I’ve mentioned this a couple of times over the years. For me, the best light for photographing the landscape happens after the sun has set.
When the sun is above and near the horizon, the light can be wonderful and fills the landscape with drama. But it feels like someone shouting look at me, almost as if they are wanting to be recognised and need to be the centre of attention.
Now contrast this with a landscape scene after the sun has set. The lighting isn’t dramatic, and the colours become more pastel. For me, these scenes feel more like someone who is quiet and confident and doesn’t need to be noticed.
I don’t know if any of that makes sense, but I think this time of day is hugely underestimated for photography. That’s probably why most people, photographers included, pack up and go home once the sun is below the horizon. Not me. I like to hang on for another 40-60 minutes to enjoy the light. It needs to be truly dark before I pack up.
Here’s another example from Carhead Rocks in the Peak District. I’ve previously shared a couple of images taken on the same day but when the sun was above the horizon. How different this one feels.
I shot this with a Fuji XT3 and Fuji 10-24 lens at 11mm. I also used a three-stop Reverse ND Grad filter on the sky as it was very light on the horizon still. This was something like 20 minutes after sunset and on this occasion was the end of the day and the light.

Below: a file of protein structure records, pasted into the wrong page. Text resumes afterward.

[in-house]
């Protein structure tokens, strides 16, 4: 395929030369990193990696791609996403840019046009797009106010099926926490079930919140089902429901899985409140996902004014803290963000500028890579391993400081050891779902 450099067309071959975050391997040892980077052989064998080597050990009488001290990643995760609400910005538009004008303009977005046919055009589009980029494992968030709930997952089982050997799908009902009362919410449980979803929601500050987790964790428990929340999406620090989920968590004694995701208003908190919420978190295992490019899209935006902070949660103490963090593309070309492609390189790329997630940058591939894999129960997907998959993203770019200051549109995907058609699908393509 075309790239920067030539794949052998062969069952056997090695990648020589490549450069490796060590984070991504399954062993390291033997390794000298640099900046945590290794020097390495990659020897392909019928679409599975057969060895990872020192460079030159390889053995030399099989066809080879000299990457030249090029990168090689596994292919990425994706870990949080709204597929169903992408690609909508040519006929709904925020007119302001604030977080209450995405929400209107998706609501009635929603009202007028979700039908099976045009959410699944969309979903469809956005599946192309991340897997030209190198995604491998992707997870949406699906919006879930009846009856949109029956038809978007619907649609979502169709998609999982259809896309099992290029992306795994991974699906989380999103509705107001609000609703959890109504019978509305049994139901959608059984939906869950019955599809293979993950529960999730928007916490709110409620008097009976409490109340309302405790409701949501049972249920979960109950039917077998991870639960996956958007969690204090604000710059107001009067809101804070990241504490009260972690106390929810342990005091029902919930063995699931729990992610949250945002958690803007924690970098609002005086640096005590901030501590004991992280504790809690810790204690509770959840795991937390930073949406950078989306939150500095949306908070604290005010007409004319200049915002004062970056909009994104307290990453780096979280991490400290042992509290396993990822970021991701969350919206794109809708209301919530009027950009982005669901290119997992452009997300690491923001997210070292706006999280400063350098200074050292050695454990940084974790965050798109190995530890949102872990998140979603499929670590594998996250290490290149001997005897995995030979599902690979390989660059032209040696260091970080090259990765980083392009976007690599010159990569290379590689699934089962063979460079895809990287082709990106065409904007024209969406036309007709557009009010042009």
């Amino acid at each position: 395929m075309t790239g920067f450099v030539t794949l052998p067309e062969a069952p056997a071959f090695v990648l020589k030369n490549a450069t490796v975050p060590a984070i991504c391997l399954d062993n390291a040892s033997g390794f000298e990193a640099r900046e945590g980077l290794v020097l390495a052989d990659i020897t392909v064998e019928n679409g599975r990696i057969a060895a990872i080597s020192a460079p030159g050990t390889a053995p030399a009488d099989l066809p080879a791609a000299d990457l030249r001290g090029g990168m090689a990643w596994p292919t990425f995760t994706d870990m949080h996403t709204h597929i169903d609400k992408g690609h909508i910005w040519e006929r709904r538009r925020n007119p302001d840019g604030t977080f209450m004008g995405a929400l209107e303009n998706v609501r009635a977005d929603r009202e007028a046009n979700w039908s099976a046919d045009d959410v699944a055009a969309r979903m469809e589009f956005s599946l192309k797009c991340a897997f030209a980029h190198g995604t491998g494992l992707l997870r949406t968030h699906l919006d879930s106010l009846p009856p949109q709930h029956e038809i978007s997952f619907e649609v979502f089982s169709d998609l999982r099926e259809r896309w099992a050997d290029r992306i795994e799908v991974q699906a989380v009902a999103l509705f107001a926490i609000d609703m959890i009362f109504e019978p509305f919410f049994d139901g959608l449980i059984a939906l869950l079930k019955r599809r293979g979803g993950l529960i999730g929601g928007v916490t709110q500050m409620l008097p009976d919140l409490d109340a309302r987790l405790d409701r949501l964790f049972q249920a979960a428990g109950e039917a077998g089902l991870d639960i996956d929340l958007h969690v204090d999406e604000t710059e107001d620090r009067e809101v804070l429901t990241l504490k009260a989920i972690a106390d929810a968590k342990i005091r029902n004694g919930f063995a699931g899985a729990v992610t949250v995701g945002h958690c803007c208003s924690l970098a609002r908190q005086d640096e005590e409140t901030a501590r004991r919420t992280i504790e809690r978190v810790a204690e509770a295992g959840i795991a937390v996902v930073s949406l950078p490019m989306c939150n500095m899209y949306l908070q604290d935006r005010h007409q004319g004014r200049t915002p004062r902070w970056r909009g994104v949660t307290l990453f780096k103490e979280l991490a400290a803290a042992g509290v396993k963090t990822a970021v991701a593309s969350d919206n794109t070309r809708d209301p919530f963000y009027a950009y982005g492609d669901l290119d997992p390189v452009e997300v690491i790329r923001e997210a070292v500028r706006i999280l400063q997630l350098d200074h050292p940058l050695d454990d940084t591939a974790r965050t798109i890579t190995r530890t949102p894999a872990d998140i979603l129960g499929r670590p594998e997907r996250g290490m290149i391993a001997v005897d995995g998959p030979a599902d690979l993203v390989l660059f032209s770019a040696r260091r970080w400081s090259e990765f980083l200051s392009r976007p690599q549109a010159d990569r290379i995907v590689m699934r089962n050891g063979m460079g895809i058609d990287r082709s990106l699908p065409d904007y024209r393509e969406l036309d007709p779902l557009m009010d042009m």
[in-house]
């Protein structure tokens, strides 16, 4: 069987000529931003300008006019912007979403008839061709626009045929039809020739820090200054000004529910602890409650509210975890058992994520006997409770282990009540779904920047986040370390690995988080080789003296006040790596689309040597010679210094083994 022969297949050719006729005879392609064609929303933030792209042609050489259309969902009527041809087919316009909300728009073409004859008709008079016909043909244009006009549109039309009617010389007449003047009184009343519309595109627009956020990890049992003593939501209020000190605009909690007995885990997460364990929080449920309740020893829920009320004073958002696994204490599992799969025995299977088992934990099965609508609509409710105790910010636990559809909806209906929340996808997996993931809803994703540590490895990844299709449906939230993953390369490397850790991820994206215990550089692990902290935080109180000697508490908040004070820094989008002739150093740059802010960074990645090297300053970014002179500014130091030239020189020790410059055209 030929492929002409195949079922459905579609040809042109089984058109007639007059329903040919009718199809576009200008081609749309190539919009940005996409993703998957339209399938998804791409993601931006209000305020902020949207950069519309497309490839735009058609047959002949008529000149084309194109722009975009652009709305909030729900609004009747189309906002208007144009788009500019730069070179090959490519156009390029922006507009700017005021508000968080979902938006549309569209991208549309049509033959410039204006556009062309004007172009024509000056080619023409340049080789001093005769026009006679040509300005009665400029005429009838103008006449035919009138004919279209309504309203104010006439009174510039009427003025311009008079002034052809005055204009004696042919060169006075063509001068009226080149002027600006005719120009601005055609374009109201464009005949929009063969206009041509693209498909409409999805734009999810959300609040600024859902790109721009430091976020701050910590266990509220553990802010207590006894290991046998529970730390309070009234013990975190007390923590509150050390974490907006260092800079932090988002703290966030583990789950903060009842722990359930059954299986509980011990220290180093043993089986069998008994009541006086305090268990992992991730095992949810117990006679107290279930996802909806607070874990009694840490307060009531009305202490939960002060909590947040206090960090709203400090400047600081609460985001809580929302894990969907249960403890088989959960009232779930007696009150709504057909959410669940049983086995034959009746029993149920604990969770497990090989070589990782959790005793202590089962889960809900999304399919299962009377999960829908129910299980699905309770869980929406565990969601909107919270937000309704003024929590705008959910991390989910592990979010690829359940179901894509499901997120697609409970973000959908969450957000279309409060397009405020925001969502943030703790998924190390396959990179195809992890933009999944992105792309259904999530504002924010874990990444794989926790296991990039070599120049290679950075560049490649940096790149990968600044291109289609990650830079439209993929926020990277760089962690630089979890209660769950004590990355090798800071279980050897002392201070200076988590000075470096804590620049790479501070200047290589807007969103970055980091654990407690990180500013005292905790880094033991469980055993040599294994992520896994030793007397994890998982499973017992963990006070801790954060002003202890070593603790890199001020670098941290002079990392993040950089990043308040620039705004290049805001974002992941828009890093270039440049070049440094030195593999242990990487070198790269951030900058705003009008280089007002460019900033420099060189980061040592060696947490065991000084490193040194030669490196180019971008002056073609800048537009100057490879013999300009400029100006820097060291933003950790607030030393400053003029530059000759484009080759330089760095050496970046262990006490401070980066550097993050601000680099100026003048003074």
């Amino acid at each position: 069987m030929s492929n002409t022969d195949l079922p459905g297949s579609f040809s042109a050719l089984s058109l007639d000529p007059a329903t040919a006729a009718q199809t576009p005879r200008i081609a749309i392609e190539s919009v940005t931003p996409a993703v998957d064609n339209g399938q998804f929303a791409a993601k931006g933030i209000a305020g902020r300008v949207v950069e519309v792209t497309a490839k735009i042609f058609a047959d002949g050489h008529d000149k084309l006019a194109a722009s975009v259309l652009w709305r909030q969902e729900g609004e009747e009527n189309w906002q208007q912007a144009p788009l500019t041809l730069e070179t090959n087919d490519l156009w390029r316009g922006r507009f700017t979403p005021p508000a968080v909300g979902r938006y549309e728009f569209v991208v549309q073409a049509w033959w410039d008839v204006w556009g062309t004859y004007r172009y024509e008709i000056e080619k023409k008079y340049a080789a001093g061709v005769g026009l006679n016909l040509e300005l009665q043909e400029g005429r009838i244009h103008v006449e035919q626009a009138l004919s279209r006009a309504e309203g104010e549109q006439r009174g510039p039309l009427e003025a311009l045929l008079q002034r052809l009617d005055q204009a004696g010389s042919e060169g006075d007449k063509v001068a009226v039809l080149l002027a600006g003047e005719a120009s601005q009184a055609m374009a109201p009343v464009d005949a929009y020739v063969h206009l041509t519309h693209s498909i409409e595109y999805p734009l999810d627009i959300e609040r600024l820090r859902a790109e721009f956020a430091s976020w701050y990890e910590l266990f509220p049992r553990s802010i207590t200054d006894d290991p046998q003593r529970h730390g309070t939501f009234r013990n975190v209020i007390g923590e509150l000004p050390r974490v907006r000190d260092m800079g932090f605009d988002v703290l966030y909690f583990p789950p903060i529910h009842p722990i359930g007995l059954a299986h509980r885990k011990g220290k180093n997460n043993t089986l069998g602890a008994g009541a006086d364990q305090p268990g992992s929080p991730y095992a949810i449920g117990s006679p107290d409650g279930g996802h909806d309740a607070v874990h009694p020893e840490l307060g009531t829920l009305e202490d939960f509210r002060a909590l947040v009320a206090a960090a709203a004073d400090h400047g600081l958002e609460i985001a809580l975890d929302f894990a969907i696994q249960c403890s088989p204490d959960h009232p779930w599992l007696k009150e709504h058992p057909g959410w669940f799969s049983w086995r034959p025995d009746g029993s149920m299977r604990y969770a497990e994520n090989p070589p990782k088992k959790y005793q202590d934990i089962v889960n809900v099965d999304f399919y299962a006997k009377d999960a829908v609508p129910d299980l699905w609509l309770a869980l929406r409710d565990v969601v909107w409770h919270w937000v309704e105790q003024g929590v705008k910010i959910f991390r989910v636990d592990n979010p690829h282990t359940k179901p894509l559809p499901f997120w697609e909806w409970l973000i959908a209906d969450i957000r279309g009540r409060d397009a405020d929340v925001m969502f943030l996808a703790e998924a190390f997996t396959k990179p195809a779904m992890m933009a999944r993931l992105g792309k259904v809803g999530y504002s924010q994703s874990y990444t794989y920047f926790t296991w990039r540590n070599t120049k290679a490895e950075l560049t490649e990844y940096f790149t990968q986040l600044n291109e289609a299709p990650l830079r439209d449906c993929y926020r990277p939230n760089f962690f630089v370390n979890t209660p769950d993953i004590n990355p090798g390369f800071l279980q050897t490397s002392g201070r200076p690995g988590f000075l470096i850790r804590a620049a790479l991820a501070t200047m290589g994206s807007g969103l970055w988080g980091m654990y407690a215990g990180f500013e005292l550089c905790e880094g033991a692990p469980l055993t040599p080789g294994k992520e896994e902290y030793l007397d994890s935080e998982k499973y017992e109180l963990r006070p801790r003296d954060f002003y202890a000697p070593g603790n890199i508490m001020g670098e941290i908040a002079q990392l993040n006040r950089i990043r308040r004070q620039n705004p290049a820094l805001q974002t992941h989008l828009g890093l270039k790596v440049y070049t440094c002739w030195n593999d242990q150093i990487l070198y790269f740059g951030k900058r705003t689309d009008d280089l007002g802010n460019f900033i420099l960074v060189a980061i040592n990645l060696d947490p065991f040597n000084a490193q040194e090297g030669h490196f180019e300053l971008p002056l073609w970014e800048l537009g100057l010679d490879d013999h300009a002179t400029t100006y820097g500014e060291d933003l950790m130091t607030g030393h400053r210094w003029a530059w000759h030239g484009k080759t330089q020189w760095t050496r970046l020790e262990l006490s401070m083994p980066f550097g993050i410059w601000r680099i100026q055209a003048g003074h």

I hope you like the shot and have a great weekend.
2 thoughts on “Soft Pastel Light is What I Want”
First of all many thanks for your very friendly and professional photographic documentaries and advice.
I have for a long time been an Olympus camera fan and have purchased most of their camera collection.
I have held faith in Micro 4/3 and have now been rewarded in that faith with the release of the Olympus OM1
This is an incredible and world beating camera, which, if you haven’t yet experience is worth a close look – I ,
and I am sure many others would welcome your opinion.
The camera produces fabulous images in both jpeg and Raw. The Raw orf. Images however can only be opened in camera raw or the newly developed Olympus OM workspace.
Camera raw processing is not good but the new OM workspace software is excellent and with which I am very satisfied.
However , and the real point of this email, is to ask you if you could use your influence to find out when DXo raw will be able to read and process the new .orf files.
I have been a great fan of DXo and was very disappointed when, after purchasing the latest upgrade, I could not open the latest OM raw files.
Any news or help you can give will be much appreciated
Regards from a truly Lightweight photographer
Bob (Robert on Sundays)
Hi Robert, unfortunately, I don’t have any sway with DxO. That said, I know they are keen to include new cameras in interim releases but I don’t know how often those are planned for. Given the serious photographic community is their target market I hope you won’t have too long to wait.